Getting more women into STEM jobs isn't enough to fix the wage gap, top sociologists say. It requires 'treating women more like men'

Treat others the way you want to be treated. It’s an old adage with staying power for good reason. But in today’s workforce, what that really means is: treat everyone like men. 

To close the gender gap in both representation in STEM fields and in pay, it’s critical to treat everyone as though they’re a high-performing man, finds new research from Sharon Sassler, a sociology professor and the director of undergraduate studies at Cornell University’s Jeb E. Brooks School of Public Policy. If women received the same relative compensation as men at each life stage, the gender wage gap would narrow by 6.3%, she found. And if women received the same marriage premium—8.2 cents per hour—that men receive, the gap would likewise narrow by nearly 5%. 

Sassler, with Federal Trade Commission economist Pamela Meyerhofer, dug into women’s experiences in the computer science field, alongside other STEM arenas. (The report was co-authored by University of Michigan associate public policy professor Katherine Michelmore and Dartmouth College associate sociology professor Kristin Smith.) 

Computer science professionals account for nearly half of STEM workers, the researchers wrote, so the persistent wage gap in that speciality could speak volumes about the larger industry. Sassler and Meyerhofer zeroed in on full-time, college-educated workers aged 22 and 60—a wide sample. They sought to uncover “what proportion of the gender wage gap would remain if men and women were equally rewarded for the same attributes—such as parenthood or marital status, degree field, or occupation.” 

Over time, women have shown up in STEM fields in larger numbers and gained greater footholds, but their overall strides and pay levels leave much to be desired (STEM fields remain two-thirds male). “It’s not the composition of women in STEM—it’s the returns that they experience for the very same attributes as their male counterparts, such as degree attainment,” Sassler told the Cornell Chronicle

Sassler and Meyerhofer studied women’s earning rates against men in computer science jobs between 2009 and 2019, and found that those women made about 86.6 cents on the men’s dollar. Controlling for age, degree field, education level, occupation, and race narrowed the gap to 91 cents on the dollar. 

That’s much better than the average woman worker, who makes 82 cents on the man’s dollar, but it’s still a long way from equal. By the time women reach their mid-20s, before most of them have kids, they’re already leagues behind men, Sassler added. “We keep saying that if we encourage more women to study and enter into STEM fields, the wage gap will go away, but it’s not going away.”

Breaking down by background

Married women have a wage premium over unmarried women, the data finds, and women with young children end up earning more than child-free women. Divorced men seem to benefit from having been married before—they earn a marginally significant 1.5% more than never-married men. Divorced women don’t get the same bump over never-married women, however, and they earn 4.5 cents fewer per hour than single men.

All women, however, earn less than men in any family set-up. And the problem is worsening. Not only does the computer science field persistently present barriers to female participation, but those barriers have only grown for workforce entrants since the early aughts, per the research.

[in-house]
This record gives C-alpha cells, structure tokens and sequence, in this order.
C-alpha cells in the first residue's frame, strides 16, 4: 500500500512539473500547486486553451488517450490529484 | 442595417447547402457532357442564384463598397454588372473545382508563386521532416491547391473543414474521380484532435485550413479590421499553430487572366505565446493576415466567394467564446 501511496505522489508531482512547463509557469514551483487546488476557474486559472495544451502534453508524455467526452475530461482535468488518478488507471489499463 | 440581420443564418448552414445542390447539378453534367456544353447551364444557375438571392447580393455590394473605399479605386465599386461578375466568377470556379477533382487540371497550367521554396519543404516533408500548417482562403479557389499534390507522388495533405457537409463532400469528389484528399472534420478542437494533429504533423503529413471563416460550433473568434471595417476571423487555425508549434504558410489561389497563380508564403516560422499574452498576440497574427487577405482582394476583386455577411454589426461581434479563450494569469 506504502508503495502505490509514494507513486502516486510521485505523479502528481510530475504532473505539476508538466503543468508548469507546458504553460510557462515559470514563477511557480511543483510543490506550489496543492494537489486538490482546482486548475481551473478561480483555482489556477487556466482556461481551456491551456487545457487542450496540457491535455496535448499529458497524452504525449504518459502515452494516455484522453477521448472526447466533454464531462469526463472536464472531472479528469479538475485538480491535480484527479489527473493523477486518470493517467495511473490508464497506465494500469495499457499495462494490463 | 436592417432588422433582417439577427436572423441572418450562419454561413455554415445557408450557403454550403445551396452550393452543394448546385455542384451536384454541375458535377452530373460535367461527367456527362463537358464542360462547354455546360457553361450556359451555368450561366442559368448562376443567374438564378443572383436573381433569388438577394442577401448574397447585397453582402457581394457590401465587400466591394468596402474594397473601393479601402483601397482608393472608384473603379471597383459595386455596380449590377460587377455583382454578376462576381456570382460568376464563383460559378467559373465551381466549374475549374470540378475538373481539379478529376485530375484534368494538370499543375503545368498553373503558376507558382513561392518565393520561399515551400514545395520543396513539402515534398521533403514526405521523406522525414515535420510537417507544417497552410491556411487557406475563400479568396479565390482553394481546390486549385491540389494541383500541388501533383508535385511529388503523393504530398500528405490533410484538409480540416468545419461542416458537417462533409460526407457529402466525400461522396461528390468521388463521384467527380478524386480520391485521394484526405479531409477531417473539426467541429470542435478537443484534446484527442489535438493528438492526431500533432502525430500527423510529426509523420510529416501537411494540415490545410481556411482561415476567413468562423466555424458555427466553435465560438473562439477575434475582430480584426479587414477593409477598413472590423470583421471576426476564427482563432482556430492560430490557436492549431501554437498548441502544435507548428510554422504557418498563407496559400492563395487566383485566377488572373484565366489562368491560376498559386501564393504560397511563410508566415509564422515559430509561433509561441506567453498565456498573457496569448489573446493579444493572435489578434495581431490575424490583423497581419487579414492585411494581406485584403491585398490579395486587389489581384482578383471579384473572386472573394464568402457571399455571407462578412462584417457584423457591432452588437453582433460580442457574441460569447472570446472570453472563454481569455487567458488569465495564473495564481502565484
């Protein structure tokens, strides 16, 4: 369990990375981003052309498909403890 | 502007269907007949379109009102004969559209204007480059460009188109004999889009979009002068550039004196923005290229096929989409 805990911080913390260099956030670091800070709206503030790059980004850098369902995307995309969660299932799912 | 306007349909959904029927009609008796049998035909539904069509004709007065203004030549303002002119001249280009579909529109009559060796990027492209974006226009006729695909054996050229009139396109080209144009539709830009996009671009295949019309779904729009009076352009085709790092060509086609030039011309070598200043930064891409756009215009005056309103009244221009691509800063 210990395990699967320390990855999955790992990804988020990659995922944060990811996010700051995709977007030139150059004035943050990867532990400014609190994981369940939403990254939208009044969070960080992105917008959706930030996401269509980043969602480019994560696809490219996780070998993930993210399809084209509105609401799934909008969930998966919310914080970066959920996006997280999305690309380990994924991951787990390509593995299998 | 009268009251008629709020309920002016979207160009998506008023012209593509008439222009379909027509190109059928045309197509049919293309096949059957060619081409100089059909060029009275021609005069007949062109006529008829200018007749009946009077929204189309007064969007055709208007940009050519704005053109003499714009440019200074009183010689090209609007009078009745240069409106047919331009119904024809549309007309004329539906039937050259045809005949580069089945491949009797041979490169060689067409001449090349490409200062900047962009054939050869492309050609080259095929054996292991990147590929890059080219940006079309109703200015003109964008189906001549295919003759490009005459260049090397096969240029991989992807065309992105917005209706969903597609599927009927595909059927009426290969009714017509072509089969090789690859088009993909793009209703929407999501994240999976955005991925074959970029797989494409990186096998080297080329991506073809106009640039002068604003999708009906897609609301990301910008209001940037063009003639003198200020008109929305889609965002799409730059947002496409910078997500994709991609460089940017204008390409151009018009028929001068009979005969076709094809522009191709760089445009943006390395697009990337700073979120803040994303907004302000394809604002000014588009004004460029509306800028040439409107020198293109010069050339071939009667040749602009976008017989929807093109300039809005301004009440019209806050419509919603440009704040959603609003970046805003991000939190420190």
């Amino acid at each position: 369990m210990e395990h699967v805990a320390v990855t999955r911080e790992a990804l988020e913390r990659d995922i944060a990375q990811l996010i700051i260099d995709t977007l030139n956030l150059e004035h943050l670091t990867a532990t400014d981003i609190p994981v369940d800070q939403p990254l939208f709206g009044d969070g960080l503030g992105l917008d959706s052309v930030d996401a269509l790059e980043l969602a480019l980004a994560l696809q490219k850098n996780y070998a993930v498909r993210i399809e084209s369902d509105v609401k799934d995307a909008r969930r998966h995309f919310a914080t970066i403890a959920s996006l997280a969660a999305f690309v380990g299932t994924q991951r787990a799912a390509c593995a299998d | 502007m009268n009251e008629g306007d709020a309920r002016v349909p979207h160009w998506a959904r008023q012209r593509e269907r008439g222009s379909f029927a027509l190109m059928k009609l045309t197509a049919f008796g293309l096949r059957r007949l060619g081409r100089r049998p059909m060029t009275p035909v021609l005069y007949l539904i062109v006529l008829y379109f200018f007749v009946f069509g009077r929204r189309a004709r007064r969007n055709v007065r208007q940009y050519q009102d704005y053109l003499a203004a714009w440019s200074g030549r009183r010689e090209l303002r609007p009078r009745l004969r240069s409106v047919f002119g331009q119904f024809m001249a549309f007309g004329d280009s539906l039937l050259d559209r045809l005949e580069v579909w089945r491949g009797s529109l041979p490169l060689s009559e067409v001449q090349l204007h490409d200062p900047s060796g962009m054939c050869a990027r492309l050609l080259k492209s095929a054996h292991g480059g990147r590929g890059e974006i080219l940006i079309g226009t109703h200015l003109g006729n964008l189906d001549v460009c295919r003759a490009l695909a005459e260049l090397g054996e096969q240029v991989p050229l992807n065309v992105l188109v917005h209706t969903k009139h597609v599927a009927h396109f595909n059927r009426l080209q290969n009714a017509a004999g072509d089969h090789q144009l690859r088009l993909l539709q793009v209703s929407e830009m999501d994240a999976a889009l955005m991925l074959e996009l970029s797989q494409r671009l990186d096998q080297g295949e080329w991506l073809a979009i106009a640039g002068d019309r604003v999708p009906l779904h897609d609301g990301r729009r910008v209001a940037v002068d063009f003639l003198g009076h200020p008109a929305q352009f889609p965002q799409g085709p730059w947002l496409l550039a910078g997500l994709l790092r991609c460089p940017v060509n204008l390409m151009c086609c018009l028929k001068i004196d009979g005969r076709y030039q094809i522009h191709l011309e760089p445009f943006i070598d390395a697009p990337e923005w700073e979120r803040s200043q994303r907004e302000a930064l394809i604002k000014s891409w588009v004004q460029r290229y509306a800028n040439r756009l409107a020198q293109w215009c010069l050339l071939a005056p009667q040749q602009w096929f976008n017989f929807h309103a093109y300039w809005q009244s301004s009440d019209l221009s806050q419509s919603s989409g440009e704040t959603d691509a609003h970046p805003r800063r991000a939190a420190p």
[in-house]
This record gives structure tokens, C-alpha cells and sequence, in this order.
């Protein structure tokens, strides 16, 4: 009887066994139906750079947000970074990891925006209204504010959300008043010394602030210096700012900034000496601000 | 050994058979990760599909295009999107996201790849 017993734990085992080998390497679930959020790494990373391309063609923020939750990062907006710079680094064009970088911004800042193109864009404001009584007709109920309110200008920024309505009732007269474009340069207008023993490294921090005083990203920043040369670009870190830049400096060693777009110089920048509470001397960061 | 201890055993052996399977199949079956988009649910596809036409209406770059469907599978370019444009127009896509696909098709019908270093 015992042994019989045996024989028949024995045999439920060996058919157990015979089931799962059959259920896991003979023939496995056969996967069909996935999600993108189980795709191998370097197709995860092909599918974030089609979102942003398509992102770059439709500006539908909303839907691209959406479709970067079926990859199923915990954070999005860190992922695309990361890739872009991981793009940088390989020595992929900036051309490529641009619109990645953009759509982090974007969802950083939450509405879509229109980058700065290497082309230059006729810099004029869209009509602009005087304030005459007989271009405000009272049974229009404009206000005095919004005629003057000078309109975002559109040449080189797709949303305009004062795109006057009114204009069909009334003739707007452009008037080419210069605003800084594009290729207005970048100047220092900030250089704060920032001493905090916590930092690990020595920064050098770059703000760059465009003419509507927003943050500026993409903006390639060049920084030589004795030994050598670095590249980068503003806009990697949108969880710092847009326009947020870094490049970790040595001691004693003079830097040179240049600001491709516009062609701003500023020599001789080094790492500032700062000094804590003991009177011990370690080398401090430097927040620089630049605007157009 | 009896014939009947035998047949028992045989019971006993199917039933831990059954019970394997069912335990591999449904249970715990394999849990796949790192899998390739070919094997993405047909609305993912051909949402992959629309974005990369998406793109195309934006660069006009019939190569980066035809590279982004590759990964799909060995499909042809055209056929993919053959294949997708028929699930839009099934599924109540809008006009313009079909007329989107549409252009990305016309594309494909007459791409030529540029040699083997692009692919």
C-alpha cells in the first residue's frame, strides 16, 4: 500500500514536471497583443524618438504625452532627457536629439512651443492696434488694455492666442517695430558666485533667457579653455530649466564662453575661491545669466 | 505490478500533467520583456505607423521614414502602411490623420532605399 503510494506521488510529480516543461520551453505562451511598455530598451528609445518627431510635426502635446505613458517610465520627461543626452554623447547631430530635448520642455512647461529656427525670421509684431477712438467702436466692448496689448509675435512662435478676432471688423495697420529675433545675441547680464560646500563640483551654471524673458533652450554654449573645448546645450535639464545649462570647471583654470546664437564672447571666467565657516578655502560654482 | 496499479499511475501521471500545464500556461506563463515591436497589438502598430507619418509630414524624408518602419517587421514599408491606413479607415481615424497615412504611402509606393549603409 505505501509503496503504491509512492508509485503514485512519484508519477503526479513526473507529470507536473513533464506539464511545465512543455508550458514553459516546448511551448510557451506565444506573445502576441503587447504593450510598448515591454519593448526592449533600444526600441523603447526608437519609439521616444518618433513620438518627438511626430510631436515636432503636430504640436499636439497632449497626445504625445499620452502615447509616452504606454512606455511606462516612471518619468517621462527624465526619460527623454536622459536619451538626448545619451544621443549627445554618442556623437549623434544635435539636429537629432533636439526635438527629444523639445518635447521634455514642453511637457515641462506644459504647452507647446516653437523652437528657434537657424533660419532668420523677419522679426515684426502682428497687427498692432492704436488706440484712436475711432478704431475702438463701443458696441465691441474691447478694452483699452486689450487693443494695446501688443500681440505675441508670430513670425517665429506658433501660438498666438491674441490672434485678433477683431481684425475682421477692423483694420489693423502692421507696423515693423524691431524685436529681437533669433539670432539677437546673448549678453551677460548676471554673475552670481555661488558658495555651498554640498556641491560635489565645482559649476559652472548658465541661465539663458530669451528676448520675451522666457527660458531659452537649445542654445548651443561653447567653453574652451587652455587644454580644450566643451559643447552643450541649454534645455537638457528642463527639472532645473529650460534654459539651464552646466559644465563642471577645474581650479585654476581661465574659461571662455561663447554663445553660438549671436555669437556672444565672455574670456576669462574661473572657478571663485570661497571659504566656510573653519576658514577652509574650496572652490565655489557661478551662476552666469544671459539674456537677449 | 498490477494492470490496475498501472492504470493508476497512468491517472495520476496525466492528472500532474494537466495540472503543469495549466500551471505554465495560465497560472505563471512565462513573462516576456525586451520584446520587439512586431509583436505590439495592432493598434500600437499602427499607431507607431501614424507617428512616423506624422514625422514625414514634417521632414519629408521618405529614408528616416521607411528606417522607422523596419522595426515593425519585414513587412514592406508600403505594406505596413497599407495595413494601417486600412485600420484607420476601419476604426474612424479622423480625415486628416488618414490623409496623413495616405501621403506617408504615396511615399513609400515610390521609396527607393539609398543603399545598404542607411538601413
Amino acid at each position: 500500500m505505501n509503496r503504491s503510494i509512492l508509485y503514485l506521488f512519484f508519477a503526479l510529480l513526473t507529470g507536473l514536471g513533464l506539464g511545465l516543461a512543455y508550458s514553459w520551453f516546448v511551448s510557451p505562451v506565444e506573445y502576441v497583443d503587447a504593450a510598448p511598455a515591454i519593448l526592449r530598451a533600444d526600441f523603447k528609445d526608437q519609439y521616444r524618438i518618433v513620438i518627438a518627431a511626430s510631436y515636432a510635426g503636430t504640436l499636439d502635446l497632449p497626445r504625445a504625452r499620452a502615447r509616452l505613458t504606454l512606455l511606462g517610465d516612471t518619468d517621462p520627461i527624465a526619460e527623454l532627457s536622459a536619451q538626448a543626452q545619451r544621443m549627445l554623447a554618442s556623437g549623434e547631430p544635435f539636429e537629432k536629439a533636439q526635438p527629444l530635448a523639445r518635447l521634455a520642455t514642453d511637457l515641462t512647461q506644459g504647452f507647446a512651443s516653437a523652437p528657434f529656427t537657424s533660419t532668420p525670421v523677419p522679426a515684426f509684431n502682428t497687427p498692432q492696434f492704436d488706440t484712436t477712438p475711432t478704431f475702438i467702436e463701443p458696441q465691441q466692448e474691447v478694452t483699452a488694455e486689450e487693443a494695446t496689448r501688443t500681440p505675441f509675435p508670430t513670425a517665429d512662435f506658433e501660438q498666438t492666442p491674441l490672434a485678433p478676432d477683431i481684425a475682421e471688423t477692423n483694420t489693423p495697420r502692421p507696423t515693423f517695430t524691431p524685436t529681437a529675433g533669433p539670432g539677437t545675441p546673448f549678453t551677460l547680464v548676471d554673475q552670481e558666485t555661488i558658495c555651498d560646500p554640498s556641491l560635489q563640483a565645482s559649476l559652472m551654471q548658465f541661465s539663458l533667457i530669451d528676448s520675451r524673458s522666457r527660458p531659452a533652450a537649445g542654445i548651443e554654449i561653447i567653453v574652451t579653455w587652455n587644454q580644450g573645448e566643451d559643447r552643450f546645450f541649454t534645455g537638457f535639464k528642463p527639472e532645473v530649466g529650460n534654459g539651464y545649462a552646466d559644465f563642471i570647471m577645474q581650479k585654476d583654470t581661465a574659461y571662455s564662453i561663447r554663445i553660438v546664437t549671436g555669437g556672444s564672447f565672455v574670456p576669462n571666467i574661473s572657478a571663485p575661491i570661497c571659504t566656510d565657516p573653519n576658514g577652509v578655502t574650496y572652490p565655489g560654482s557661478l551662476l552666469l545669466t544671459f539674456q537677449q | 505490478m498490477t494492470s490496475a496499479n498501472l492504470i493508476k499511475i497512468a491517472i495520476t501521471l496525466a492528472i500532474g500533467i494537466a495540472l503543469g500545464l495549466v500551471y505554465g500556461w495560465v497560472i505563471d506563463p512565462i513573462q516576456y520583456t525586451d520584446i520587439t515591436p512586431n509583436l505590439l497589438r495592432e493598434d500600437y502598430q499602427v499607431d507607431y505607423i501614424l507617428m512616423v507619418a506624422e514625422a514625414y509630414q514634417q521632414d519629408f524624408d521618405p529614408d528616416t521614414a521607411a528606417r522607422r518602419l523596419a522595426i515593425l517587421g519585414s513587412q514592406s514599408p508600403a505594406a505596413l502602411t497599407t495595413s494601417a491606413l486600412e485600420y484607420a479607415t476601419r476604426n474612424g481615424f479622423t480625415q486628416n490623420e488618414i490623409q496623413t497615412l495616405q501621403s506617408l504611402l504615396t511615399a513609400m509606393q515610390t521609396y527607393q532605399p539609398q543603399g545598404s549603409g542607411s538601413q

The wage gap could trace back to the kinds of computer science jobs women work—more likely to be lower-paying than men—but that only accounts for about a third of the gap, the researchers wrote. Rather, the overarching issue is that women receive “different returns” on their characteristics, like their marital and parental status, than men do. 

Men also “receive sizable wage premiums” for their computer science degrees, while women with the same education don’t accrue anything. That’s why, in Sassler’s words, “closing the gender wage gap in computer science requires treating women more like men, not just increasing their representation.”

Sassler recently authored two studies that paint the grim picture for women in STEM-related careers. The first, published on October 28, is titled “Cohort Differences in Occupational Retention among Computer Science Degree Holders: Reassessing the Role of Family.” The second, published two days later, is “Factors Shaping the Gender Wage Gap Among College-Educated Computer Science Workers.” Both reports concluded that women with computer science degrees are much less likely than their male to peers to get a high-paying, relevant job.

Unfortunately, as any working woman could tell you, it’s not just a STEM problem. This year, according to Payscale’s 2023 Gender Pay Gap Report, the disparity between men and women’s earnings still costs women $90,000 over their lifetime. But the actual reason for pay disparity remains hazy. A whopping 70% of it is “immeasurable,” the report found. 

“It is kind of hard to say exactly what’s happening in that 70%,” Sarah Jane Glynn, senior adviser at the Department of Labor’s Women’s Bureau, told Fortune at the time. “I think there is pretty broad consensus among researchers and economists that at least a portion of that is discrimination. But because we can’t pinpoint it precisely in these kinds of statistical models, it’s sort of an open question.”

Even computer scientists can’t figure it out.

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